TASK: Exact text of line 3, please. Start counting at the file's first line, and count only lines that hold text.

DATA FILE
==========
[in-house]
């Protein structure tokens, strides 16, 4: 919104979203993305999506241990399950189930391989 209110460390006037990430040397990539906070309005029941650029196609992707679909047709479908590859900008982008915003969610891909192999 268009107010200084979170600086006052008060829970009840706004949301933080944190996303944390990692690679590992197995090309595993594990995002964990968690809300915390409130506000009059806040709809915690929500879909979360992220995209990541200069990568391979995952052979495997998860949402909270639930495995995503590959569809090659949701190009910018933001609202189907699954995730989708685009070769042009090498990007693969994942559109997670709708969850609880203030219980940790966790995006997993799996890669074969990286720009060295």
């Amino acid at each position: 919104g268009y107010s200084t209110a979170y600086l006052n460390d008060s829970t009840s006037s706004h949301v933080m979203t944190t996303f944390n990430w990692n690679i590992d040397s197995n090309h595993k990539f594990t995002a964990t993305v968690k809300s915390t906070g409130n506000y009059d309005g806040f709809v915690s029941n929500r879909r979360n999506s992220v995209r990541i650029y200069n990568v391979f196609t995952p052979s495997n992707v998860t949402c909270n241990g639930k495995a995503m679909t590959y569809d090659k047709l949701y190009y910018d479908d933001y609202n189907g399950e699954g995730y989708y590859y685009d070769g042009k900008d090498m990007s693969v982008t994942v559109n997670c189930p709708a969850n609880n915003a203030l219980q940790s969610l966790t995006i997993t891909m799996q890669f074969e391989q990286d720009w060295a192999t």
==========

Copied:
């Amino acid at each position: 919104g268009y107010s200084t209110a979170y600086l006052n460390d008060s829970t009840s006037s706004h949301v933080m979203t944190t996303f944390n990430w990692n690679i590992d040397s197995n090309h595993k990539f594990t995002a964990t993305v968690k809300s915390t906070g409130n506000y009059d309005g806040f709809v915690s029941n929500r879909r979360n999506s992220v995209r990541i650029y200069n990568v391979f196609t995952p052979s495997n992707v998860t949402c909270n241990g639930k495995a995503m679909t590959y569809d090659k047709l949701y190009y910018d479908d933001y609202n189907g399950e699954g995730y989708y590859y685009d070769g042009k900008d090498m990007s693969v982008t994942v559109n997670c189930p709708a969850n609880n915003a203030l219980q940790s969610l966790t995006i997993t891909m799996q890669f074969e391989q990286d720009w060295a192999t």